I was about to call someone, and I looked at my black phone screen. I caught my own refection and noticed in the pupil of my eye, an old woman sitting on a mat. In my other eye, the old woman pressed her forehead to the mat in prayer. The blessing from my mother’s plant, the old woman inside of my eye. My ancestors were saying, Foolish girl. We got you. We got your book cover.
The first artist I ever knew was my grandmother. Bun Em. She was a weaver. It was so clear to me in that moment that I needed to use her silk, the phamoung she wove. So my mother and my aunts in Pennsylvania all mailed me my grandmother’s silks to Oakland. I’m telling you that throughout the entire making of the book, my ancestors were present.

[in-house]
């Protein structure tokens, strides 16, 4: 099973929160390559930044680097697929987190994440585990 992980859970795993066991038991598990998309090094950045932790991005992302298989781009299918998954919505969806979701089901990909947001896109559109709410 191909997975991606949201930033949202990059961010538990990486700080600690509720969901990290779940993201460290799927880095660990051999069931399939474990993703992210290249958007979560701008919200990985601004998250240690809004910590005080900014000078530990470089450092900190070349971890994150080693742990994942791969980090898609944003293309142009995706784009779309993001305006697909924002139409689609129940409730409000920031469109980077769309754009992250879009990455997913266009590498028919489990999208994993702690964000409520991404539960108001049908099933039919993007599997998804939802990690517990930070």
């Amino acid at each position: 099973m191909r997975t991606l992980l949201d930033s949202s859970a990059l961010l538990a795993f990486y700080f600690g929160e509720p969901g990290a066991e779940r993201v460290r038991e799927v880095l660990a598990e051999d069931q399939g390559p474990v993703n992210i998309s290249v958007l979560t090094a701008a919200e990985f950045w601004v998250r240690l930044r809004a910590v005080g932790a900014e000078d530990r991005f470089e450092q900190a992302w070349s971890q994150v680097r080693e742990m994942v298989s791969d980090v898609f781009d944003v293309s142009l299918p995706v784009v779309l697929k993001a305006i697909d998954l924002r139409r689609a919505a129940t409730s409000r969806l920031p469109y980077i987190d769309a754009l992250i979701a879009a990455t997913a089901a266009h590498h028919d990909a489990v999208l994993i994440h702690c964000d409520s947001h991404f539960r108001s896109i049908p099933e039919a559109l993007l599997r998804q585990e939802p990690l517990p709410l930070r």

LE: How phenomenal. Like your poems that depict a weaver, almost as the holder and caretaker of all things. She was taking care of you. I love how this taps into the realm of the unseen, and treats this world as a source, tapping into a conversation with those whose bodies are gone. Your trust in it is so tenderly frank. Powerful moments of family love and the disruption of it grace these pages. In “Recurring Dreams,” a sister manages to make it to where her brother works in the field gathering grains. When you write, “Someone found her,, it communicates grave danger. Talking to you now, I see her reaching out for not just her brother but for generations of them. What about these poems seeks danger in pursuit of knowledge and perhaps liberation? What is at stake for the little girl in search of her missing brother?